I have loaded in a model to my C++ OpenGL game. It is a COLLADA file type that I have loaded, and I setup an animation under blender for the file. The problem is I don't know how to animate the model. The Assimp documentation didn't really help me out. Their source code didn't use animations, and I can't seem to find anywhere online that someone explains how to animate your loaded model... I'm sorta wondering if someone could link me to a helpful website, or maybe just help me out, so that maybe I will understand how to do animations with assimp.

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    \$\begingroup\$ Could you explain a bit better whether you want help extracting the animation from the Assimp graph or actually implementing animation. Assimp animations are stored as transforms for nodes (which can be anything - including bones) in the Animations array (scene/model level). They are straightforward to extract, but its not 100% clear if that is actually what you are asking :) \$\endgroup\$
    – sebf
    Commented Mar 29, 2012 at 14:47
  • \$\begingroup\$ I need help extracting the animation from the file, and I also need to know how to run the animation in the game. \$\endgroup\$ Commented Mar 29, 2012 at 17:03

2 Answers 2


Disclaimer: I use AssimpNet which is a managed wrapper around Assimp, though the object graph used by Assimp remains unchanged so the process is equivalent no matter the platform.
I personally think Assimp is a wonderful idea, and has saved me countless hours, but translating their graph to your engine is writing an importer and learning everything required to do so.

I am assume you are referring to Skeletal animation, rather than blendshapes or just individual nodes (though the latter I'll mention anyway).

As you'll know, Assimp collects entities in your source file in a tree of nodes. These nodes can have things like meshes attached to them, to identify visual geometry, or they can be 'abstract' nodes which exist to identify the world transforms of things like lights, and in your case, bones. Many file formats will 'flatten' the hierarchy so you will have a model with a single level of children, each one with a mesh. COLLADA is not one of those, and therefore its a little more complicated because if you want your imported model to behave correctly, you need to preserve its structure.

enter image description here

Take the above diagram. The dashed boxes are Node objects, some have meshes but all exist within the graph eminating from the Root Node which you find in the scene object.

Importing the Animations

Importing the animation data is the simplest part of the process. The aiScene object will have a member aiAnimations which is a list of aiAnimation objects. Each aiAnimation will have a list of aiNodeAnim* objects, in the mChannels member. Essentially, each channel controls a single node, and contains a list of keyframes, each with a scale, a rotation, and a translation value for this node at a specific point in time. Animation tracks identify nodes to control via their name.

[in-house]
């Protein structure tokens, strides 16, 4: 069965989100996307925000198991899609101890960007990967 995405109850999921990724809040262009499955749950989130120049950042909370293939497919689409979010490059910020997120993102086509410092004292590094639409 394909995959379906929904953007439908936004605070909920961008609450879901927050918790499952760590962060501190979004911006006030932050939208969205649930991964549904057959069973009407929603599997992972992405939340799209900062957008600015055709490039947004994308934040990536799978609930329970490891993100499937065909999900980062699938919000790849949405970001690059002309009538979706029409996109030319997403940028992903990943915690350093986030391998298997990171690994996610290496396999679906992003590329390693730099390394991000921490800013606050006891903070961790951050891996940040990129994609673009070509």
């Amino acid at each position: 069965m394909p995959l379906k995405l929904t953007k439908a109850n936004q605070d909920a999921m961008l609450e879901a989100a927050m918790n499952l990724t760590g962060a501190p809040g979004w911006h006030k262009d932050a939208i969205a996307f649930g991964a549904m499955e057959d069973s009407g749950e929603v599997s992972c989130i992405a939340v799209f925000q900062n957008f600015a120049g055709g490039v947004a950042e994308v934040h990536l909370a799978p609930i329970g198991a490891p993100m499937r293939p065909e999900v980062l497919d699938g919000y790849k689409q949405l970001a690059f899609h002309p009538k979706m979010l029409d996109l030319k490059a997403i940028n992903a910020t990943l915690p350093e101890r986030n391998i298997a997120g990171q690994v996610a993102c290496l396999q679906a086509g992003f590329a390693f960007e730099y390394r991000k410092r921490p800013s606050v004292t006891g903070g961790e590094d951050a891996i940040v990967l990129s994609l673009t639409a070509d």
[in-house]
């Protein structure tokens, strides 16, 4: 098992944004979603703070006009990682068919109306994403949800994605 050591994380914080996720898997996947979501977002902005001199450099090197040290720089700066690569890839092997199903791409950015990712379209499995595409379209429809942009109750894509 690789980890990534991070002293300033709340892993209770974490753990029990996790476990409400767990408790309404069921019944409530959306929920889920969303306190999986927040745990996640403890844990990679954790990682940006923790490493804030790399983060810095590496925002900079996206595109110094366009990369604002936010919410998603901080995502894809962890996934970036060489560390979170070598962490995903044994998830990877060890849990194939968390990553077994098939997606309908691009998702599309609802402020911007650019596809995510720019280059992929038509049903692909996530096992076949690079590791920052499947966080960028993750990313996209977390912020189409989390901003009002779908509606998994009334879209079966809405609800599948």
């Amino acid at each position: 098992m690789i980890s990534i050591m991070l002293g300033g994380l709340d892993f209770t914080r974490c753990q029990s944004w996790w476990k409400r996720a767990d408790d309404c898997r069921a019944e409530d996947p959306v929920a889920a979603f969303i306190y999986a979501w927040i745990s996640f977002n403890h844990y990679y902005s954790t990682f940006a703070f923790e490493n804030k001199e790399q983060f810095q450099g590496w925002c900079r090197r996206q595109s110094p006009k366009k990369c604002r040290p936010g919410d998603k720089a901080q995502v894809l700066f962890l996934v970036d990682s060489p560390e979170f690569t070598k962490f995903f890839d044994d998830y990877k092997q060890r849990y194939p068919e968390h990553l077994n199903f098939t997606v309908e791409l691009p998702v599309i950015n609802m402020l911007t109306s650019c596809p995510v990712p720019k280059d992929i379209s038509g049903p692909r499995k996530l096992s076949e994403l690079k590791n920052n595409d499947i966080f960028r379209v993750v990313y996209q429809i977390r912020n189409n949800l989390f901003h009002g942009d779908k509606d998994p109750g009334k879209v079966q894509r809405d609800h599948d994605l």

(It is worth nothing at this point, that some exporters (such as 3DSMax) combine animations in odd ways, resulting in a single animation containing tracks for unrelated nodes, so if you are not animating a skinned mesh, make sure you check all the animation objects!)

So, say you are animating "Box". You have already imported the node 'Box' with its geometry and you have an item in your world with a transform. To animate the box, get the animation from aiAnimations and iterate over each aiNodeAnim (channel) until you find one with the mNodeName matching "Box". Then, iterate over each of the Position, Scale, and Rotation keyframes in the mPositionKeys, mScalingKeys, and mRotationKeys members, transforming the value (Vectors or Quaternions, and the time offset) into whatever structure your application stores animation data in.

Then just pick a keyframe/interpolate between them as usual and apply the transform specified by the frame to that nodes local transform and see it move!

Extracting skeletal animation is an identical process, since in Assimp bones are just other nodes. The skinning data is slightly trickier. To animate a skinned model you need three things:

  1. The transforms for each bone from the animation (which we get above)

  2. The hierarchy of the skeleton

  3. The skinning transforms for each bone (a.k.a inverse bind pose transforms) which we get from the mesh objects.

The first thing to do, though, is find the skeleton.

Finding the Skeleton

The example diagram above is what you will find in every COLLADA DOM I have seen so far. That is, the skeleton will exist as a separate tree of nodes, sibling to the 'visual' geometry just under the root node.
Assimp makes no distinction between 'bone nodes' and 'nodes', which means your importer will have to engage in some guesswork to pick the right starting node before reading in the whole tree.

The reason we need to find the skeleton is because, as can be seem from the diagram, each bone is parented to each other bone; the transforms extracted from the animation tracks/channels need to be combined with the transforms from other tracks to move the vertices correctly.

The way I do it is this: